Introduction to SQL Server Query Store
What does the query store do for you?
Have you ever experienced your system slowing down or completely down? What happens? Everyone is waiting for you to fix the problem as soon as possible! The Boss is over your desk!
Have you ever experienced upgrading an application to the latest version of SQL Server and facing an issue with plan change that slows your application down? Query plan choice change can cause these problems.
A performance problem related to the system database tempdb is not as hard to fix as a problem related to a query plan changes. You know, query plan changes give you more and more problems. As far as the tempdb is concerned, you can move it into a faster hard-drive or you can increase the number of the tempdb files, but when you have to find the slow running queries you have to figure out why they are slow!
Detecting and fixing problems you face for slow running queries takes you a long time because you have to look into the plan change and a question grows in your mind: What was the former plan like? So you try to find an answer for this question, but, has the SQL Server Data Collector been activated on the server? If the Data Collector hasn’t been activated the only tool you have to investigate slow running queries is the plan cache, but it may not be suitable for troubleshooting. When memory pressure occurs on the server, the queries you are finding could be already gone away from the cache. Finally, when you have the issue on your hands, can you modify the query text? If you cannot, do you know the system stored procedures to create and manage the Plan Guide?
Supposing you are given a query with two predicates on it, one predicate has the highest selectivity, which plan is the best?
Supposing you are given a query with two joint tables, for example you have the table A Joined to the table B. Which is the best way to implement the Join? A Joined to B or the opposite?
Imagine now a query that has 80 joint tables, how many execution plans will the Query Optimizer have to evaluate for a query that has 80 joint tables? There are probably millions execution plans to evaluate! SQL Server Query Optimizer considers many plans, but when your data changes, it might select a different plan.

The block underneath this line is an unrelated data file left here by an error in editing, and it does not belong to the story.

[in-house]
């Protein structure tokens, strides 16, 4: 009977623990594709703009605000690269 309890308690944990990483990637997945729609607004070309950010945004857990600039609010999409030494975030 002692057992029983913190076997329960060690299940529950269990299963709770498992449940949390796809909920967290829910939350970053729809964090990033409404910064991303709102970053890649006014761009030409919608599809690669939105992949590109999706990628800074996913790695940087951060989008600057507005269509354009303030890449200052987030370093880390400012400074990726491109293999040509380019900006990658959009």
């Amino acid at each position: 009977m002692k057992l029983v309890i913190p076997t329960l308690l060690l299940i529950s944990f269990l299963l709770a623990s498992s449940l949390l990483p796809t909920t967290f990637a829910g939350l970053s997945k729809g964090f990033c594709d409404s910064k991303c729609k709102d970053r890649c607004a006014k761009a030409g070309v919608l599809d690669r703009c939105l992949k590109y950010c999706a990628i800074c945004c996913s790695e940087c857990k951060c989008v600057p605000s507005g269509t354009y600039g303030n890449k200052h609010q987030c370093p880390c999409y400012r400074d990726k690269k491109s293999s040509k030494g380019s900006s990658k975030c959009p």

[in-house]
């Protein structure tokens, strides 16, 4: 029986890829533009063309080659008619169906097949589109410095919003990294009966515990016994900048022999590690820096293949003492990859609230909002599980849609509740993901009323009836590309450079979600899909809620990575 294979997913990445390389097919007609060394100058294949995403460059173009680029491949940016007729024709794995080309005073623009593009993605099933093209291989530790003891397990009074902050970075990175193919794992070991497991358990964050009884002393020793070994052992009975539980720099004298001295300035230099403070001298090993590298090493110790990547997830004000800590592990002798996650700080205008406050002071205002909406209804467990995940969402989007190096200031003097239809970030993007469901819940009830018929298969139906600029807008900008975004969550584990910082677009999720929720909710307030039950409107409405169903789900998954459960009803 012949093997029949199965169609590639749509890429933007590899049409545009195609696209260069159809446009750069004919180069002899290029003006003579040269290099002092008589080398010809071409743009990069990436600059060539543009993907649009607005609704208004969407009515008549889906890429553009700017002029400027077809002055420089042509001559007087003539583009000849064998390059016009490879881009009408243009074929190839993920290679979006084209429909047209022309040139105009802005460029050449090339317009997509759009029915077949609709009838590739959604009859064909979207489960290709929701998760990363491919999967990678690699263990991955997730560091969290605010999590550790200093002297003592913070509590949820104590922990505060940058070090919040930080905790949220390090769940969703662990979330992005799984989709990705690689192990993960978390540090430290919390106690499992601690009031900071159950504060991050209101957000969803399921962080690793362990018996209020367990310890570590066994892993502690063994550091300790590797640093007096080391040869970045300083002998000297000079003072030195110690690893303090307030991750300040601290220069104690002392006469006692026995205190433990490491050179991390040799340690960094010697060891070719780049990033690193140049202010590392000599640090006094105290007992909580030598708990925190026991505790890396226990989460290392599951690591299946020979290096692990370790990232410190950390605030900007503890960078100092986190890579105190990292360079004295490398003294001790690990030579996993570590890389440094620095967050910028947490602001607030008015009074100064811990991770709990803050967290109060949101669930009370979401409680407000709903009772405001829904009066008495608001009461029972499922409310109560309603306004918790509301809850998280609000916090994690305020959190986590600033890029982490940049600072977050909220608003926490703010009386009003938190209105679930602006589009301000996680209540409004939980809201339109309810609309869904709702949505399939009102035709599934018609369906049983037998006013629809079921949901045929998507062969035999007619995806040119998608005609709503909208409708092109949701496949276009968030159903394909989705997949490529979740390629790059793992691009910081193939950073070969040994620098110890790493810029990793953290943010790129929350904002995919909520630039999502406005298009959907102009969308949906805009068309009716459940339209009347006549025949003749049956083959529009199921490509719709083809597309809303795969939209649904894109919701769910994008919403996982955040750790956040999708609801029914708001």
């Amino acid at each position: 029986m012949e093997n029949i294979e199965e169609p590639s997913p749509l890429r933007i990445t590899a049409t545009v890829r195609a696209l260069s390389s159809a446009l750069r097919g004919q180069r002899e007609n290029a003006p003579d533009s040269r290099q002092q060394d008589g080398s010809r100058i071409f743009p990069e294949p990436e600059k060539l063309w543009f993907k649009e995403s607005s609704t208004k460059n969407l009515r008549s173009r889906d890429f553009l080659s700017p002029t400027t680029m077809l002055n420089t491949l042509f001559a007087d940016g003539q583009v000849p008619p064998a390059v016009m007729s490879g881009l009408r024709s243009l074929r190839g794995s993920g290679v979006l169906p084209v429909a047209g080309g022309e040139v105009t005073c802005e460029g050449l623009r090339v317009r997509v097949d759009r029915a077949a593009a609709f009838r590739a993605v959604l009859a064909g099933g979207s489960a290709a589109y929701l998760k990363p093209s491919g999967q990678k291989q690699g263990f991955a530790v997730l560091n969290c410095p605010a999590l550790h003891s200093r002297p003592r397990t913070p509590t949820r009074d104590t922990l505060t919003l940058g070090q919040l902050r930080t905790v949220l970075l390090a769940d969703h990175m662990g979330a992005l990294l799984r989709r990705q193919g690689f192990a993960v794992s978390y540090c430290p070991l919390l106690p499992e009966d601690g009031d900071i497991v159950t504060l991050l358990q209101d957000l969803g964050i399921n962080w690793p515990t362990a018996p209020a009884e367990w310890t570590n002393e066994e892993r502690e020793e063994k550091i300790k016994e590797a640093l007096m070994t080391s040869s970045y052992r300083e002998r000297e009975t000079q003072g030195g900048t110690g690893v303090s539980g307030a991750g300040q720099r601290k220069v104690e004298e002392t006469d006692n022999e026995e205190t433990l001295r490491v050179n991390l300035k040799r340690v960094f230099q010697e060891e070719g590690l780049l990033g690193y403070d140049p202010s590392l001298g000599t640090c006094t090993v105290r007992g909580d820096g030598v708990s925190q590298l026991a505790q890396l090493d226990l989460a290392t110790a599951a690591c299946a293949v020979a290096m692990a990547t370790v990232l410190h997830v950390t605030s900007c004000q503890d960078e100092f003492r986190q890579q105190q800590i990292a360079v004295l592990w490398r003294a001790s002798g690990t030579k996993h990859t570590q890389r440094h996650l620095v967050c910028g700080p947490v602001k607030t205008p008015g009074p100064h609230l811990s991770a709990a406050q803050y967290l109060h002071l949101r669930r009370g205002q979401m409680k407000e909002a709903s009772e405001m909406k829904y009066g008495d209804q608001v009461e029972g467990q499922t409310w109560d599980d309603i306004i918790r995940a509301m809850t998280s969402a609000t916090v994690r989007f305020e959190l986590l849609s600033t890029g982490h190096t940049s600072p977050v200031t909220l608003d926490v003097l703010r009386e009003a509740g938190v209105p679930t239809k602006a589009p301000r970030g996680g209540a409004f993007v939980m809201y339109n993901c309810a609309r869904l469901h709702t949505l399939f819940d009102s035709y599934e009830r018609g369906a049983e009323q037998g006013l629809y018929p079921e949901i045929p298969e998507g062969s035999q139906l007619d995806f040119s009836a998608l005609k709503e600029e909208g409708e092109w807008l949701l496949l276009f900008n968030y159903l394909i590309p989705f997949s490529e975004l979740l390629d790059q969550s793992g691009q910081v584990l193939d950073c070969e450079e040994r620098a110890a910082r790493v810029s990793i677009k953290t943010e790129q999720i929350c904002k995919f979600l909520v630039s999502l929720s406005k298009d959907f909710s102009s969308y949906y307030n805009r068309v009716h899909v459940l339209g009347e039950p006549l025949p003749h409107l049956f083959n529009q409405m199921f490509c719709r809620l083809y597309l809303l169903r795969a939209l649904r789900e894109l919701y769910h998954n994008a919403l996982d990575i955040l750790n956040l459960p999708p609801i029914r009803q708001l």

What does the Query Store do for you?
The Query Store stores all the plan choices and related performance metrics for each query, it identifies queries that have become slower recently and it allows DBA to force an execution plan easily! If you force an execution plan for a particular query, it makes sure your changes work across server restart, upgrades, failover and query recompiles.
How the Query Store captures data?
Every time SQL Server compiles a query, a compile message comes into the Query Store and the execution plan of the query is stored. In the same way, when a query is executed, an execute message comes into the Query Store, the runtime statistics are stored into the Query Store after the query has been executed. Query Store aggregates the information according to the time granularity you have chosen, the aggregation will be done in memory (because we don’t want to kill the server) and then, based on the database option DATA_FLUSH_INTERVAL_SECONDS, aggregated data will be stored on disk in a background asynchronous way like the checkpoint mechanism.
I have just told you that the aggregation is done in memory and not on the disk, so suppose an unexpected shutdown occurs, how many in memory data would be lost? If you keep a smaller number of data in memory, you will have bigger IO cost and a smaller number of information will be lost in case of an unexpected shutdown, otherwise, if you keep a bigger number of data in memory, you will lose a larger number of data in case of an unexpected shutdown, but you will have smaller IO cost. This setting is your choice! The important thing is that you have the possibility to choice! If you want to see data captured by the Query Store, you need a tool that combines both In-Memory and On-Disk statistics. Each DMV related to the Query Store, joined In-Memory and On-Disk data. For example, the sys.query_store_runtime_stats groups In-Memory and On-Disk data in a unified place, so you can use it in your scripts or in your application.